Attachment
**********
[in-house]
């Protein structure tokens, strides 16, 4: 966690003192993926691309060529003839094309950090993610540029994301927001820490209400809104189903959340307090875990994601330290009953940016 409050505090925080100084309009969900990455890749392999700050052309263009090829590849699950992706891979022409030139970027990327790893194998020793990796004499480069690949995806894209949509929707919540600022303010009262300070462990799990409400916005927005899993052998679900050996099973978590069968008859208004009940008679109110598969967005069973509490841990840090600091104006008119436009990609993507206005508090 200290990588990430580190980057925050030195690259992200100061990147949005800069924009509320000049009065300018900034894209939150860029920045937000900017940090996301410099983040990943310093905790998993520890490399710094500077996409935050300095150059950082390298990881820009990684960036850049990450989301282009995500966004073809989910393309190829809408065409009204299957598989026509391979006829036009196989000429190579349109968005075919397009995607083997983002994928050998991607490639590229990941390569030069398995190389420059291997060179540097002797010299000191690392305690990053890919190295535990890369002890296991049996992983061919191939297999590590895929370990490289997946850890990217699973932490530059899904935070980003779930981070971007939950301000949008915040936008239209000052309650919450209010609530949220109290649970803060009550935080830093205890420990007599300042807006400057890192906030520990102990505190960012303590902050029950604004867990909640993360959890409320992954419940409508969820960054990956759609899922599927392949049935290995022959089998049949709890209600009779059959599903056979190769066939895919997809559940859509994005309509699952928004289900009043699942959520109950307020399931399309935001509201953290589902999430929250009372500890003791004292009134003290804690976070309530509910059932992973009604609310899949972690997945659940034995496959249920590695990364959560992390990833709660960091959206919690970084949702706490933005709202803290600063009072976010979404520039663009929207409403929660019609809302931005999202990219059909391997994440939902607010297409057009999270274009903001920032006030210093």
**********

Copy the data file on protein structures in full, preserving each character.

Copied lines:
[in-house]
């Protein structure tokens, strides 16, 4: 966690003192993926691309060529003839094309950090993610540029994301927001820490209400809104189903959340307090875990994601330290009953940016 409050505090925080100084309009969900990455890749392999700050052309263009090829590849699950992706891979022409030139970027990327790893194998020793990796004499480069690949995806894209949509929707919540600022303010009262300070462990799990409400916005927005899993052998679900050996099973978590069968008859208004009940008679109110598969967005069973509490841990840090600091104006008119436009990609993507206005508090 200290990588990430580190980057925050030195690259992200100061990147949005800069924009509320000049009065300018900034894209939150860029920045937000900017940090996301410099983040990943310093905790998993520890490399710094500077996409935050300095150059950082390298990881820009990684960036850049990450989301282009995500966004073809989910393309190829809408065409009204299957598989026509391979006829036009196989000429190579349109968005075919397009995607083997983002994928050998991607490639590229990941390569030069398995190389420059291997060179540097002797010299000191690392305690990053890919190295535990890369002890296991049996992983061919191939297999590590895929370990490289997946850890990217699973932490530059899904935070980003779930981070971007939950301000949008915040936008239209000052309650919450209010609530949220109290649970803060009550935080830093205890420990007599300042807006400057890192906030520990102990505190960012303590902050029950604004867990909640993360959890409320992954419940409508969820960054990956759609899922599927392949049935290995022959089998049949709890209600009779059959599903056979190769066939895919997809559940859509994005309509699952928004289900009043699942959520109950307020399931399309935001509201953290589902999430929250009372500890003791004292009134003290804690976070309530509910059932992973009604609310899949972690997945659940034995496959249920590695990364959560992390990833709660960091959206919690970084949702706490933005709202803290600063009072976010979404520039663009929207409403929660019609809302931005999202990219059909391997994440939902607010297409057009999270274009903001920032006030210093």